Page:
Alex Ko spent four years of his life dedicated to the German cockroach – and largely has the insect to thank for his career-shift to pest management. Ko’s extensive research on cockroaches has offered significant insight to the industry on insecticide resistance.
Product Development Manager
Research Triangle Park, North Carolina
Years in the industry:
What are your areas of expertise?
Commercial pest control, insecticide resistance, predictive analytics
Why did you get into pest management?
My introduction into pest management stemmed from my Ph.D dissertation on the biology of German cockroaches. Afterwards I worked for a large pest control company in the Midwest as a regional technical manager. It was there that I gained unique perspective into the world of the pest management professional.
What’s your favorite thing about working for Bayer?
I love working for a company that values innovation as greatly as I do.
Have you earned any awards or industry recognition of note?
During my graduate work at North Carolina State University, I earned several awards including two scholarships – a Pi Chi National Pest Management scholarship and a North Carolina Pest Management Association Urban Indoor Entomology scholarship.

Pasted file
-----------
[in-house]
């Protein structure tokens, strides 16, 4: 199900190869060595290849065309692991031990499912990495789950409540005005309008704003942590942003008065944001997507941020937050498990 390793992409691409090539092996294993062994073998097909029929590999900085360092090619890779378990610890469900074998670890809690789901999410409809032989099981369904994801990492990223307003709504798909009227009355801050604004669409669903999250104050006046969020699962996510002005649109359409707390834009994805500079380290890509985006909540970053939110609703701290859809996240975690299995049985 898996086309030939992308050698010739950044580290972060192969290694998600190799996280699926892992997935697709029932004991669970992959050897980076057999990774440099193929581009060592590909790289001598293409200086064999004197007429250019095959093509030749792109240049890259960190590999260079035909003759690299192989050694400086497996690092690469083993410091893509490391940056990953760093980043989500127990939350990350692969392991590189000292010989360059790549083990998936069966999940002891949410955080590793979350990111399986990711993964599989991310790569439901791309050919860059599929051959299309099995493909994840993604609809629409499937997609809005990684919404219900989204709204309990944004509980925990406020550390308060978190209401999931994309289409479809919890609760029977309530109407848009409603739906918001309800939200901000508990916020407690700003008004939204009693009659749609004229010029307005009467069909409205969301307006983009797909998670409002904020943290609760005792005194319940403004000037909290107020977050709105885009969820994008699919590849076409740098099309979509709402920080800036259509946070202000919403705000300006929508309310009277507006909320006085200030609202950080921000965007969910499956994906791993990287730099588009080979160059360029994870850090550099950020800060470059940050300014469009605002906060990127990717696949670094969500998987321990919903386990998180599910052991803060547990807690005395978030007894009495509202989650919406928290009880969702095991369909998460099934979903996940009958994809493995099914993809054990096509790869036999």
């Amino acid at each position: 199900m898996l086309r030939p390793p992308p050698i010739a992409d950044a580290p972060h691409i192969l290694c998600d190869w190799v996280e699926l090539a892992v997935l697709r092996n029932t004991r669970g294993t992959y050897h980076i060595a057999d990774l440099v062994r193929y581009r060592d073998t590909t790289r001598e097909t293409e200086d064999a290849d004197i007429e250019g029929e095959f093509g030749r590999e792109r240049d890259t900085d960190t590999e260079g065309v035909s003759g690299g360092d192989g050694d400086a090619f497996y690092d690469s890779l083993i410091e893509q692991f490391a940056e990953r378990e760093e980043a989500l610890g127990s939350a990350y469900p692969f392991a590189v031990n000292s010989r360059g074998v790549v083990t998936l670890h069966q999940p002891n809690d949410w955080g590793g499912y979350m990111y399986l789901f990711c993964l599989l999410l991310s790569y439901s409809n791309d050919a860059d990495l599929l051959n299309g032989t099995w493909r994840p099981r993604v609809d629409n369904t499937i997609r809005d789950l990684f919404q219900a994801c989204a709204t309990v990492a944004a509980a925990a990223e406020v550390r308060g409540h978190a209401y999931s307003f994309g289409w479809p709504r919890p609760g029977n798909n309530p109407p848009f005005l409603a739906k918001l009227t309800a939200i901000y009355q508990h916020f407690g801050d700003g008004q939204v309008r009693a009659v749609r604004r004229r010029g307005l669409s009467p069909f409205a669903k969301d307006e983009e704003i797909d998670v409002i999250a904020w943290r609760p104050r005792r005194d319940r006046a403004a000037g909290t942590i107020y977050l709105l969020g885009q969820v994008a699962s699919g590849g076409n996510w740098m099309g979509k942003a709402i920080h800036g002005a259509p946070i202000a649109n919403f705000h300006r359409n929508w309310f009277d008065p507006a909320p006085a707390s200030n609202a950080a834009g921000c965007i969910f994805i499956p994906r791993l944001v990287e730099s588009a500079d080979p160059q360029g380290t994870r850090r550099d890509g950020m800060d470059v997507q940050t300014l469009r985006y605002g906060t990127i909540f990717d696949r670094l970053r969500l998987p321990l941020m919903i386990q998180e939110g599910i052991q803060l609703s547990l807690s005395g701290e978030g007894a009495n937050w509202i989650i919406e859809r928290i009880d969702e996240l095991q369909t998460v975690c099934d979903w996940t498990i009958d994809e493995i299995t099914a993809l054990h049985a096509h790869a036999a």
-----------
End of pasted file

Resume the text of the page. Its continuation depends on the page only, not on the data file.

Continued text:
What’s your favorite bug and why?
I’d have to say the German cockroach. I spent four years of my life studying their biology – after making that kind of commitment to these bugs, I can’t help but admire them.
What does “Science for a Better Life” mean to you?
Knowing that the products that I support at Bayer protect people every day gives me a great sense of purpose and drive. I use science to improve the lives of people – and that’s awesome.
What’s one thing most people don’t know about you?
I run a blog on data analysis where I provide R and Python tutorials on machine learning and predictive analytics. I also teach academically gifted children entomology basics through the Duke TIP program.
What are your hobbies outside of work?
Sporting clays, bow hunting, fly fishing, computer programming
What would you do if you weren’t in pest management?
I’d probably find some way to combine entomology and machine learning and turn it into a career.